Judiciary: No discrimination in Senior Night complaint
Published: Friday, February 1, 2013
Updated: Friday, February 1, 2013 11:02
The Tufts Community Union (TCU) Judiciary refuted charges of discrimination in a complaint filed by senior Anjuli Branz against the Senior Class Council for choosing Senior Night venues restricted to those 21 and older.
“The TCU Judiciary finds the Senior Class council not guilty of discrimination or any other violation of the TCU Constitution under any condition, particularly in regards to age,” Judiciary chair Adam Sax wrote in the body’s decision.
The decision came following a hearing Thursday night where Branz and members of the Senior Class Council discusses the complaint and clarified their arguments in opening and closing statements.
Branz argued that the premise of Senior Nights, traditionally held throughout the school year and during Senior Week at bars restricted to students of legal drinking age, qualifies as age discrimination under the TCU Constitution. The constitution bans TCU-recognized organizations — like Programming Board, the parent organization for the Senior Class Council — from basing participation, “membership, rank or voting privilege” on age.
Several members of the Senior Class Council argued that the Constitution’s wording does not apply to specific events that a TCU-recognized organization plans.
While she said the policies of the bars themselves are not discriminatory because they fall under Massachusetts’ drinking age law, Branz said the Senior Class Council’s hosting events there is discriminatory because such events inhibit some seniors from the opportunity to participate. No student who has not yet turned 21 at the time of the event may buy a ticket.
Branz said she is one of ten seniors who will not turn 21 by Senior Week in May, which includes a number of Senior Nights.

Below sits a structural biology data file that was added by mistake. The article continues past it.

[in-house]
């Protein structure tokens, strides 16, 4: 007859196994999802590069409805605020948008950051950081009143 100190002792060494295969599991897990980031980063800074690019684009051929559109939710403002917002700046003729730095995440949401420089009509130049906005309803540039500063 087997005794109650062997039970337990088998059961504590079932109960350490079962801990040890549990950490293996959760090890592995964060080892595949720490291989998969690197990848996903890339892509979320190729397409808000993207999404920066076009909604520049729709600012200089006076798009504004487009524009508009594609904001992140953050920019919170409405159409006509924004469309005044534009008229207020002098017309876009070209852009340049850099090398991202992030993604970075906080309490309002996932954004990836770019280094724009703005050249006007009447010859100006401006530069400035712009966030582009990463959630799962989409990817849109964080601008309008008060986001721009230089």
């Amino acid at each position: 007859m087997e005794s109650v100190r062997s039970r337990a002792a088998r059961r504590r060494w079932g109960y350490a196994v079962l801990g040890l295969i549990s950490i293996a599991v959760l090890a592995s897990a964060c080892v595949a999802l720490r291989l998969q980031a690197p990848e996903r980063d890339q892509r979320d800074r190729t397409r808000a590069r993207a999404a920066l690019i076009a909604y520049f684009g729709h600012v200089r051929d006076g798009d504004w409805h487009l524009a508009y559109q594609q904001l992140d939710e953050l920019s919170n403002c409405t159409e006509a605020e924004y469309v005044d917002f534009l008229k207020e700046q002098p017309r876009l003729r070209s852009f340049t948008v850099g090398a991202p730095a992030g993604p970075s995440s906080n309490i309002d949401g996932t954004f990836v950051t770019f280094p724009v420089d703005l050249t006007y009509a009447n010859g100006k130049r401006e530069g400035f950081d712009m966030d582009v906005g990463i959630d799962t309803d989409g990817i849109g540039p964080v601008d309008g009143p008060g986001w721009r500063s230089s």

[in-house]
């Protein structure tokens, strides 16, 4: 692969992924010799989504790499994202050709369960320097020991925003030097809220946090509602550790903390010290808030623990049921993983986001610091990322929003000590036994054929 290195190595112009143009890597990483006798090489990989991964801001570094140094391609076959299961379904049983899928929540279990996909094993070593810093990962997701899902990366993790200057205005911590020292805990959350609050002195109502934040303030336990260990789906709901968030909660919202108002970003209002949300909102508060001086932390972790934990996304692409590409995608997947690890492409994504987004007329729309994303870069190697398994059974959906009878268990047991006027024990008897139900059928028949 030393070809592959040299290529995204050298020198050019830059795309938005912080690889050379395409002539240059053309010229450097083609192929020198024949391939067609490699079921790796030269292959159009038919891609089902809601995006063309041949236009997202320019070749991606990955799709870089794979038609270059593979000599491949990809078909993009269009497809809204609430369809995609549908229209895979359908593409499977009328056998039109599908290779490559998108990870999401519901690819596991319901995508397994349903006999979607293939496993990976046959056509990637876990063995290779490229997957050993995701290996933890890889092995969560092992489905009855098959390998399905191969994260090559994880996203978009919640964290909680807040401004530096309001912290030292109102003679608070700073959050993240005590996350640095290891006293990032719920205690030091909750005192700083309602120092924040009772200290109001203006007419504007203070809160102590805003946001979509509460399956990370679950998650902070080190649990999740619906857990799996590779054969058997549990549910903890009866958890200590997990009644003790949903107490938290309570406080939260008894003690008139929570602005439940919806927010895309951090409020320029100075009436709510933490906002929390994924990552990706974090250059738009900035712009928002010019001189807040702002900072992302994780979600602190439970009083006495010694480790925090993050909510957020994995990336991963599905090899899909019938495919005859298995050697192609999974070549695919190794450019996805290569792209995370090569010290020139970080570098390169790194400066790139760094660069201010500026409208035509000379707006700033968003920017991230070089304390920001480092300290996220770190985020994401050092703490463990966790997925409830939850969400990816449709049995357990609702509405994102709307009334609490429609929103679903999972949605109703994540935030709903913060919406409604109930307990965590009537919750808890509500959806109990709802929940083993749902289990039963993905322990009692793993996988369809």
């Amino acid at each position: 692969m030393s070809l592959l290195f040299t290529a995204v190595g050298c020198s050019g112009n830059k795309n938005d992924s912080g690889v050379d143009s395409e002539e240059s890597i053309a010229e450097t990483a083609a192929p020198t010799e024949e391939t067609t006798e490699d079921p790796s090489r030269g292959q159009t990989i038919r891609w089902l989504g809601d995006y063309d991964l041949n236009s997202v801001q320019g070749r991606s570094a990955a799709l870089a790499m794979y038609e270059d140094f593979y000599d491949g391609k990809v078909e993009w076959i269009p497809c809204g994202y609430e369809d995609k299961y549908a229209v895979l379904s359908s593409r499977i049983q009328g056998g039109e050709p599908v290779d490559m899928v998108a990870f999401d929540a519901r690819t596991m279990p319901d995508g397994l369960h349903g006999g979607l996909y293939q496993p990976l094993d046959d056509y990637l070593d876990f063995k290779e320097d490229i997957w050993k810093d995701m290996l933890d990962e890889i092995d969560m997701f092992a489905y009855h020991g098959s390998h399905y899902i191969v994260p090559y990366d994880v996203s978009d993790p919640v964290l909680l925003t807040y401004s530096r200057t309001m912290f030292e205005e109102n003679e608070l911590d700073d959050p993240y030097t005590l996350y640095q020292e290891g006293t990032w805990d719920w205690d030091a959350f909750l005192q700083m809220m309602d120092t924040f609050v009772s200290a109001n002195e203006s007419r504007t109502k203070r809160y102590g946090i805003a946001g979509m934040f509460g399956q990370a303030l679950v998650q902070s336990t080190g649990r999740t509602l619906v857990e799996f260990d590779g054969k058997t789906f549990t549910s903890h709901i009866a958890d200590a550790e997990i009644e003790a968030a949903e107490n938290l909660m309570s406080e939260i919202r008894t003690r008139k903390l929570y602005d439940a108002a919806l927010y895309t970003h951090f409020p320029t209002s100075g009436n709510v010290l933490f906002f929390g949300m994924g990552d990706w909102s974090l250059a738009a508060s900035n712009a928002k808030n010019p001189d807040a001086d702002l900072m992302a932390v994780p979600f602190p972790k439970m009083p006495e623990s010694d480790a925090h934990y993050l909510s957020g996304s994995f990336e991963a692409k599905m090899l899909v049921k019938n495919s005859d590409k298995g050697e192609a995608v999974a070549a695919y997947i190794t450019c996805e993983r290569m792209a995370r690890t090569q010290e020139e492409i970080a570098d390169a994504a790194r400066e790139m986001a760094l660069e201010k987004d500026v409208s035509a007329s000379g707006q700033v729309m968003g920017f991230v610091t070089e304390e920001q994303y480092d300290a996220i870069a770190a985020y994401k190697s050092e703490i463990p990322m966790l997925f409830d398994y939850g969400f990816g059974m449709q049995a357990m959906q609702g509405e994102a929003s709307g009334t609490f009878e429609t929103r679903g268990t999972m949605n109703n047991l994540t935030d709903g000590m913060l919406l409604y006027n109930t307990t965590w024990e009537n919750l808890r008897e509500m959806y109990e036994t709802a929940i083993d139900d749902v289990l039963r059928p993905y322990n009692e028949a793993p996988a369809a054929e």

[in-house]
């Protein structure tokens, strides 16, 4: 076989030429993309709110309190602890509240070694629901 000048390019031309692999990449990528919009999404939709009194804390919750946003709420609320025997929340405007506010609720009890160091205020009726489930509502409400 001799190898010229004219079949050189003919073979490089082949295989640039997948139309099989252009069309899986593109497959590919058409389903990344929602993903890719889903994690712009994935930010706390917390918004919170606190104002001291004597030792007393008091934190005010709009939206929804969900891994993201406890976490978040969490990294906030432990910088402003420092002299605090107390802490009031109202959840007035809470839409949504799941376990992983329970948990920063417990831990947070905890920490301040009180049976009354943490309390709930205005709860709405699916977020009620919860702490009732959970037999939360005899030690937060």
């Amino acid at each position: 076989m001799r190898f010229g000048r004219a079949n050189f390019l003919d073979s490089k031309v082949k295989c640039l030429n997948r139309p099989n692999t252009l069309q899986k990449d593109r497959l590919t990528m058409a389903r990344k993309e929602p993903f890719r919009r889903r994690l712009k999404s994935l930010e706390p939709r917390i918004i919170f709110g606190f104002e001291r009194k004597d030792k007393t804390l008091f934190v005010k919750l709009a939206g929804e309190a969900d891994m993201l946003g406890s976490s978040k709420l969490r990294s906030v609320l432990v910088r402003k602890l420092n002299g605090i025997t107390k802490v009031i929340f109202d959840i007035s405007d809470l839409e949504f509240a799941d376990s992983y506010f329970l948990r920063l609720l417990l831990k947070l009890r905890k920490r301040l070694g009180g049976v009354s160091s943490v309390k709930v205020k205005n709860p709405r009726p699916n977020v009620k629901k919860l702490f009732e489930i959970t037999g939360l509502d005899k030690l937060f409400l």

Asked by Judiciary chair Adam Sax, a senior, to define discrimination, Branz argued that the 21-plus policy prohibits her from participating in an event that should be open to all.
“What is the point of a Senior Night?,” she asked. “If the purpose is not drinking, then the law that you need to be 21 doesn’t have anything to do with the event,” Branz said at the hearing. “I don’t think that the nature of Senior Night can’t be changed to be in accordance with the TCU Constitution,” Branz said at the hearing.
Inaccessibility to an opportunity — like buying a ticket — is not the same as her denial to a right that other students are granted, Sax said.
Moving Senior Night to a more age-inclusive venue would have hiked the price and limited the number of tickets available to students. Spaces available to larger groups that are not restrictive by age are not on par with the safety standards needed for bussing seniors off campus, Office for Campus Life (OCL) Assistant Director David McGraw said.
Senior Night tickets cost $10. Because the Senior Class Council has worked with Boston-area bars ― most of which are restricted to those 21 and older — the council only uses Senate-allocated money for buses, event staff and a DJ.
Before the hearing Thursday night, Branz met with McGraw to discuss a compromise. Rather than request 18 and older venues all remaining Senior Nights, Branz had proposed keeping two Senior Nights at bars restricted to 21 and older students in a Wednesday meeting with McGraw.
Branz discussed her revised idea with the Senior Class Council Thursday afternoon before the hearing. Members of the Senior Class Council said such a compromise demonstrated that the complaint didn’t constitute discrimination.
“If this was truly about discrimination it shouldn’t be an if-and-then situation,” McGraw said at the hearing.
Branz has 10 days to appeal the decision through the Committee on Student Life.